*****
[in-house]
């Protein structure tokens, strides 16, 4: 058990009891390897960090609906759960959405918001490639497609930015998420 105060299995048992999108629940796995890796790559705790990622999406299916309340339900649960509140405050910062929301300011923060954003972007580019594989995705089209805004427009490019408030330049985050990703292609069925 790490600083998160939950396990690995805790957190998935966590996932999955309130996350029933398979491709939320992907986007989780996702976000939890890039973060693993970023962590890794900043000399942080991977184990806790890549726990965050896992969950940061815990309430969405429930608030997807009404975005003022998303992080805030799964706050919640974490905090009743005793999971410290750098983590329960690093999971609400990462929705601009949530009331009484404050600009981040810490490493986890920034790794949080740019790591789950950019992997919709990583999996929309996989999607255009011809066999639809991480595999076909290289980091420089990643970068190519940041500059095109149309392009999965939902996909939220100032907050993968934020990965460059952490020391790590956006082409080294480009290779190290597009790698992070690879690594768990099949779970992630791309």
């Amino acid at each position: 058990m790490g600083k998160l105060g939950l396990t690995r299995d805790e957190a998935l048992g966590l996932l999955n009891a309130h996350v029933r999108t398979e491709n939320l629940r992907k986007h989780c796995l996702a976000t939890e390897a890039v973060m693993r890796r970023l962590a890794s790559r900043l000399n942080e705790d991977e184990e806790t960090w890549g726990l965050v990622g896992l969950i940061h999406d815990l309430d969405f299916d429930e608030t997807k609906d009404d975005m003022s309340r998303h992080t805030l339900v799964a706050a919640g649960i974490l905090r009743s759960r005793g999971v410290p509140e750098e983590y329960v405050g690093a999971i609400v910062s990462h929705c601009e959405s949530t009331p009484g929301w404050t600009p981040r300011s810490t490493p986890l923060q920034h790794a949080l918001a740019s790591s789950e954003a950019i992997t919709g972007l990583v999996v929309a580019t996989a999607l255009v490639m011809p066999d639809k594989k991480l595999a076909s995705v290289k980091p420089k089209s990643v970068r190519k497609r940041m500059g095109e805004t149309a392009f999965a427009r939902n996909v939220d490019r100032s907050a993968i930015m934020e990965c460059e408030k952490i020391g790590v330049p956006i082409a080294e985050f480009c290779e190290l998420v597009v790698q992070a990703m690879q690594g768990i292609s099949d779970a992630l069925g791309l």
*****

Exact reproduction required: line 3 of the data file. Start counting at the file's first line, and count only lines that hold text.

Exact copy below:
């Amino acid at each position: 058990m790490g600083k998160l105060g939950l396990t690995r299995d805790e957190a998935l048992g966590l996932l999955n009891a309130h996350v029933r999108t398979e491709n939320l629940r992907k986007h989780c796995l996702a976000t939890e390897a890039v973060m693993r890796r970023l962590a890794s790559r900043l000399n942080e705790d991977e184990e806790t960090w890549g726990l965050v990622g896992l969950i940061h999406d815990l309430d969405f299916d429930e608030t997807k609906d009404d975005m003022s309340r998303h992080t805030l339900v799964a706050a919640g649960i974490l905090r009743s759960r005793g999971v410290p509140e750098e983590y329960v405050g690093a999971i609400v910062s990462h929705c601009e959405s949530t009331p009484g929301w404050t600009p981040r300011s810490t490493p986890l923060q920034h790794a949080l918001a740019s790591s789950e954003a950019i992997t919709g972007l990583v999996v929309a580019t996989a999607l255009v490639m011809p066999d639809k594989k991480l595999a076909s995705v290289k980091p420089k089209s990643v970068r190519k497609r940041m500059g095109e805004t149309a392009f999965a427009r939902n996909v939220d490019r100032s907050a993968i930015m934020e990965c460059e408030k952490i020391g790590v330049p956006i082409a080294e985050f480009c290779e190290l998420v597009v790698q992070a990703m690879q690594g768990i292609s099949d779970a992630l069925g791309l």